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Spotted Apatelodes (Apatelodes torrefacta)


Detailing the physical features, habits, territorial reach and other identifying qualities of the Spotted Apatelodes.

 Updated: 6/19/2018; Authored By Staff Writer; Content ¬©www.InsectIdentification.org




The curved handstands done by the resting adult Spotted Apatelodes draws almost as much attention as its vivid caterpillar.



A black spot on each inner forewing of adult Spotted Apaletodes can combine with a black patch on the abdomen to form a band of inky color on the otherwise tan moth. Faint wavy or scalloped lines are visible on the lower half of each forewing. The remarkable stance of this family of moths catches eyes. The abdomen curves sharply upward along with spread wings, resembling a handstand. The black hairs at the tip of the abdomen become more visible in this position. The legs have thick tufts of hair around them.

As if this peculiar pose wasn't enough, the highly visible larvae are marveled at as well. Caterpillars are completly covered in wisps of hairs. Younger ones are completely white, but the older ones are a bright, almost neon, yellow. It is so bright, it is hard to miss on green foliage. A clump of long black lashes (hairs) project from behind the head on the second and third segments and another extends from near the rear. Black 'V'-shaped chevrons form a row down the length of the sides of the body. They eat the leaves of ash, oak, and maple trees. Two broods can be produced each year.

Look for adults and larvae on or near deciduous forests, woodlands, and even more developed areas where their host trees are growing.




Taxonomic Hierarchy
Kingdom: Animalia
  Phylum: Arthropoda
    Class: Insecta
      Order: Lepidoptera
        Family: Bombycidae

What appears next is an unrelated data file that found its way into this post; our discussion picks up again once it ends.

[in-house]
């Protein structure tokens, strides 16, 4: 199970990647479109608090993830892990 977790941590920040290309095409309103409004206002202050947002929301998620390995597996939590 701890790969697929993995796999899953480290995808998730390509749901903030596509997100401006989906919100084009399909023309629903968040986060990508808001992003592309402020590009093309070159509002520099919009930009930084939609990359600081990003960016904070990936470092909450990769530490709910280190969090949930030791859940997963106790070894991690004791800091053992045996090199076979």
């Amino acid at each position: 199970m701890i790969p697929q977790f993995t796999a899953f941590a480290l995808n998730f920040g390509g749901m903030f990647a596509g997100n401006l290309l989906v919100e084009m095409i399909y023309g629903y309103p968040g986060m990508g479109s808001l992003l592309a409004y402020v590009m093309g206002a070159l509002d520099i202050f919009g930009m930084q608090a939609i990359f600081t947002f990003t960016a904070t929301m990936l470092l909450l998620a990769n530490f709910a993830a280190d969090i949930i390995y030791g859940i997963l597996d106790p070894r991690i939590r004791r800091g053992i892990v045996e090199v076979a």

Genus: Apatelodes
            Species: torrefacta
Identifying Information
Scientific Name: Apatelodes torrefacta
Category: Butterfly or Moth
Size (Adult; Length): 32mm to 46mm (1.25in to 1.79in)
Colorwheel Graphic Colors: brown, yellow, white, black
Descriptors: camouflage, lines, wavy, upward, tail, tip, flying, hairy, bright, neon, yellow, furry
Territorial Map
Alaska  
Hawaii  
Prince Edward Is.  
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Territorial Reach (A-to-Z)
Alabama
Alaska
Arizona
Arkansas
California
Colorado
Connecticut
Delware
Florida
Georgia
Hawaii
Idaho
Illinois
Indiana
Iowa
Kansas
Kentucky
Louisiana
Maine
Maryland
Massachusetts
Michigan
Minnesota
Mississippi
Missouri
Montana
Nebraska
Nevada
New Hampshire
New Jersey
New Mexico
New York
North Carolina
North Dakota
Ohio
Oklahoma
Oregon
Pennsylvania
Rhode Island
South Carolina
South Dakota
Tennessee
Texas
Utah
Vermont
Virginia
Washington
West Virginia
Wisconsin
Wyoming
Canadian National Flag Graphic
Alberta
British Columbia
Manitoba
New Brunswick
Newfoundland and Labrador
Nova Scotia
Ontario
Prince Edward Island
Quebec
Saskatchewan
Mexican National Flag Graphic
Mexico
Note: An insect's reach is not limited by lines drawn on a map and therefore species may appear in areas, regions and/or states beyond those listed above as they are driven by environmental factors (such as climate change), available food supplies and mating patterns. Grayed-out selections indicate that the subject in question has not been reported in that particular territory. U.S. states and Canadian provinces / territories are clickable to their respective bug listings.




Butterfly and Moth Anatomy
Graphic showing basic anatomy of a common North American butterfly and moth insect
1
Antennae: Butterflies and Moths have a pair of antennae on the head used as sensors.
2
Head: The head is home to the insect's eyes, antennae, and proboscis.
3
Thorax: Home to the three pairs of legs as well as vital internal organs.
4
Abdomen: Contains vital internal organs such as the heart(s) and reproduction facilities.
5
Forewing: The upper, forward wing pair used for flying.
6
Hindwing: The lower, rearward wing pair used for flying.
NOTE: Butterflies and Moths are part of the Lepidopteran order as they share many similarities.